Packaging - A Planner's Last Frontier

Planning in a manufacturing setting can be extremely challenging. Besides worrying about all your raw materials you need for an ever-changing schedule, equipment downtime, quality issues, and lead times make things infinitely more complex. Usually the last considered detail is at the end of the line... packaging. That's how it started, and here is how we created a million dollar idea.

It’s just an empty tube.
Why is this so hard?

A global tube supplier was having major issues keeping up with the 80+ SKUs of boxes they needed to package their product for transport to an array of filling plants. Each size tube required a perfect fit in a particular layout to pack out correctly on the line. But they also had to unload perfectly on the filler’s equipment. They reached out to our team for help reducing high inventory volume and costs, as well as handling the constant struggle of running out of the correct box.

How We Helped Them

Their problem originated with a lack of time to analyze and plan effectively for the packaging end. Their customer requirements changed drastically every day and the tight 2 day turn-around made all procurement difficult, and this was just the beginning. Supply Resources ended up finding multiple solutions to improve their bottom line. To be exact: $180,000 savings in inventory reduction, $215,000 savings in labor costs, $700,000 savings in material costs, $85,000 in new revenue, and about $20,000 in soft costs like employee efficiency. Estimated bottom line increase of $1.2 M, along with a streamlined operation.

Taking Over Order Placement

We brought in our Director of Operations to integrate him into their planning process. He was given access to their production plan and was able to spend more time figuring out how to put safety stock in our distribution center, and only ship what they needed for a 3 day window at a time. They STOPPED running out of product, reduced the number of packaging pallets from 350 to 80, and reduced inventory value on hand by $180,000. Then we also took over the order entry process and went to blanket PO's, saving their Purchasing Agent hours each week.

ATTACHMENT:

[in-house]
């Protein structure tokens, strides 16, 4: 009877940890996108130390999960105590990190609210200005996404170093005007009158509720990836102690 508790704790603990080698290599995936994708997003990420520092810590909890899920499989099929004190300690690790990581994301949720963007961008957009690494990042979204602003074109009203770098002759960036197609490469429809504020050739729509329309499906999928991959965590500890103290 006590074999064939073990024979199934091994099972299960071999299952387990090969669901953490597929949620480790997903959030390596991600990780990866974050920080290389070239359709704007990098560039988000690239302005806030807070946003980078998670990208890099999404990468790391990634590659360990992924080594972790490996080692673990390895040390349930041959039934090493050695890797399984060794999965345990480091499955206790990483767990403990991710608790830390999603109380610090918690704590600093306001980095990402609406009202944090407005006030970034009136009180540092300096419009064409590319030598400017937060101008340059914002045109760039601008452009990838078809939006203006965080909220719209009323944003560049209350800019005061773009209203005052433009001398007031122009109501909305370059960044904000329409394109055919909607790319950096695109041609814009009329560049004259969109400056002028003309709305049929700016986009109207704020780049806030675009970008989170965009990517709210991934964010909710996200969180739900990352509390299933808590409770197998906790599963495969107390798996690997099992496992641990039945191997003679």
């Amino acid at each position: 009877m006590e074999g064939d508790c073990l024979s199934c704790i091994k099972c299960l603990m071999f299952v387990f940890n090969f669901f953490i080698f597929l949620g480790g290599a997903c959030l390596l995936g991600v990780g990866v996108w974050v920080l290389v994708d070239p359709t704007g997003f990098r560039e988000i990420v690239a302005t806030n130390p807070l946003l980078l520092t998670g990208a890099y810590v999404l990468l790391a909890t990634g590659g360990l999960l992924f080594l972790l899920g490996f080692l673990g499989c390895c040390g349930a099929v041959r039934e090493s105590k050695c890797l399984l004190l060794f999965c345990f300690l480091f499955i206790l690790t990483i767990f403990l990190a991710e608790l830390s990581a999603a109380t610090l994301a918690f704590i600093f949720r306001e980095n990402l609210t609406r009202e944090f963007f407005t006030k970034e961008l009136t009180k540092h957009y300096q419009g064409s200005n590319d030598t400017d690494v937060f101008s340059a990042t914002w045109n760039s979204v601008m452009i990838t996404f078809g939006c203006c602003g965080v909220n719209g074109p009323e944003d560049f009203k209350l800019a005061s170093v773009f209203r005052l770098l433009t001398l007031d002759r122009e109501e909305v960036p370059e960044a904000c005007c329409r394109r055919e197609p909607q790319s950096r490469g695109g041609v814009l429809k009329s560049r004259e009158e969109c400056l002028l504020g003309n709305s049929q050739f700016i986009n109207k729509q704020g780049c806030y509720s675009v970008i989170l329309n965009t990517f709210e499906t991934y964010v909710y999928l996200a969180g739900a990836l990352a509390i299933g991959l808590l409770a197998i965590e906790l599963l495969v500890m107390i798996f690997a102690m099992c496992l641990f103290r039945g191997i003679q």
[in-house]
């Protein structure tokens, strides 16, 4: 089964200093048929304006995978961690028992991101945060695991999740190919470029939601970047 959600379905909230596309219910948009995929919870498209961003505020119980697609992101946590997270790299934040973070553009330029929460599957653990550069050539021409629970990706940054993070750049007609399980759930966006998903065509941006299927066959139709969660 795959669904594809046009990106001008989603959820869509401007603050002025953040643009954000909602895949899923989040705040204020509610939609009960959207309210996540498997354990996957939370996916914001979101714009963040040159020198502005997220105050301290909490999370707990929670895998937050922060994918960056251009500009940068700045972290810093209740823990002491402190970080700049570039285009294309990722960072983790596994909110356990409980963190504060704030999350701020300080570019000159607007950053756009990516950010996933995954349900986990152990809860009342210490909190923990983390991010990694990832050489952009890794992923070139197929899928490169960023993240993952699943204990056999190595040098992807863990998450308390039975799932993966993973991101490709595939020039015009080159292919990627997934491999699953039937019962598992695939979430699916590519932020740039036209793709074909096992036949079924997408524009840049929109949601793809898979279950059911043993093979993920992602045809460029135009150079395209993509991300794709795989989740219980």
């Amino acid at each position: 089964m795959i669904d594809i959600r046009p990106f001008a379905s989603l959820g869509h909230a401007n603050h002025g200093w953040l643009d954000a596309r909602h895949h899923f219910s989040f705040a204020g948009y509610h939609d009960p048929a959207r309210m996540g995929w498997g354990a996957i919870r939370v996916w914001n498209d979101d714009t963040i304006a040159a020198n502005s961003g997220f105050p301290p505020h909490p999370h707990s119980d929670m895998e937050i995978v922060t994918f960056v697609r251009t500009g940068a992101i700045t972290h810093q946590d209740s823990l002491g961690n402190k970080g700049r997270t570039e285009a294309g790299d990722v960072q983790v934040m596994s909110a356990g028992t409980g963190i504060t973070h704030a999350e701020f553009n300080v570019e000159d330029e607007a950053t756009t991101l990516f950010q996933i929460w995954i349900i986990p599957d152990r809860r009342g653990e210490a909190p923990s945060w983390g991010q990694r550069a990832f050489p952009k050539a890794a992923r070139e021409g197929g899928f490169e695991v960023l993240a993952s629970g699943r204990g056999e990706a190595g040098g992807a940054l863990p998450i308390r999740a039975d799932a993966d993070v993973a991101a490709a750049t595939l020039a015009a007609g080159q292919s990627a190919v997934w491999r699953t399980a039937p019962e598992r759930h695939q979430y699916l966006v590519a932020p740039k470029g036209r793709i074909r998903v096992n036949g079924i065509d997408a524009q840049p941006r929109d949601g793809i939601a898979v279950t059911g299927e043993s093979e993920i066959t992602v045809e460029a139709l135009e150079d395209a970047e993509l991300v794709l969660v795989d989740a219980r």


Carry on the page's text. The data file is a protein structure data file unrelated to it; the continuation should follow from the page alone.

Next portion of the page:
Re-designing Packaging into Multi-Use

Once the planning was under control, we designed a new box that could withstand transport to their largest customers, be sent back, and used at least 4 more times. The cost of the new box increased, and freight for back-haul had to be considered, but in the end, the savings potential was over $700,000 annually.

Removing Packaging Related Labor

We soon realized that our customer was erecting boxes on the production line just before loading them onto the machine. We watched as line operators and assistants, the highest skill level employees, were struggling to keep up with the line for erecting boxes. Quality issues were not being caught due to time being spent on packaging. We came to them with a plan to install an on-site work cell, where our employees erected boxes and built empty pallets for each line in one central location, and delivered to the lines. Not only did this solve quality issues, but they were able to REDUCE their labor force to ONE operator per 2 lines. Over 14 lines, the net savings to labor cost was upward of $215,000. Also, if the plan changed suddenly, our team would break the unused boxes back down and put back into inventory.

Turning Scrap into a Revenue Stream

Scrap is part of the manufacturing process, but it is rarely profitable. Some items can get you back a fraction of its value and some must go to the landfill causing more expense and a less green environment. First, we installed our own corrugated compactor/baler for them to use to get the most corrugated scrap on a truck as possible. Next, we found another manufacturer that could actually use the scrap being produced by the tube machines that no one else could due to the material mix. This turned into a new profit center for them (about $85,000/year) and our trailers were always on-site to be loaded and switched out as they were filled.

Consolidated vendors

The more time we spent on-site, the more evident it became that their shipping/receiving department had limited dock doors for the amount of volume they had. Every possible door needed to be dedicated to outgoing so that staging finished goods was doable. We worked with them to reduce their vendor base of materials such as janitorial, office supply, and PPE products, and consolidated them all into our daily deliveries that were already active. Our trucks were now more efficient, their receiving department had a concrete schedule to rely on utilizing only one dock, another dock was used for our scrap trailer, and the rest were now dedicated to shipping. Also, they only had 1/4 of the incoming trucks, BOL's, invoices, and payments to handle - lowering soft costs - and we managed the inventory levels of these products too.

Putting All Your Eggs in One Basket

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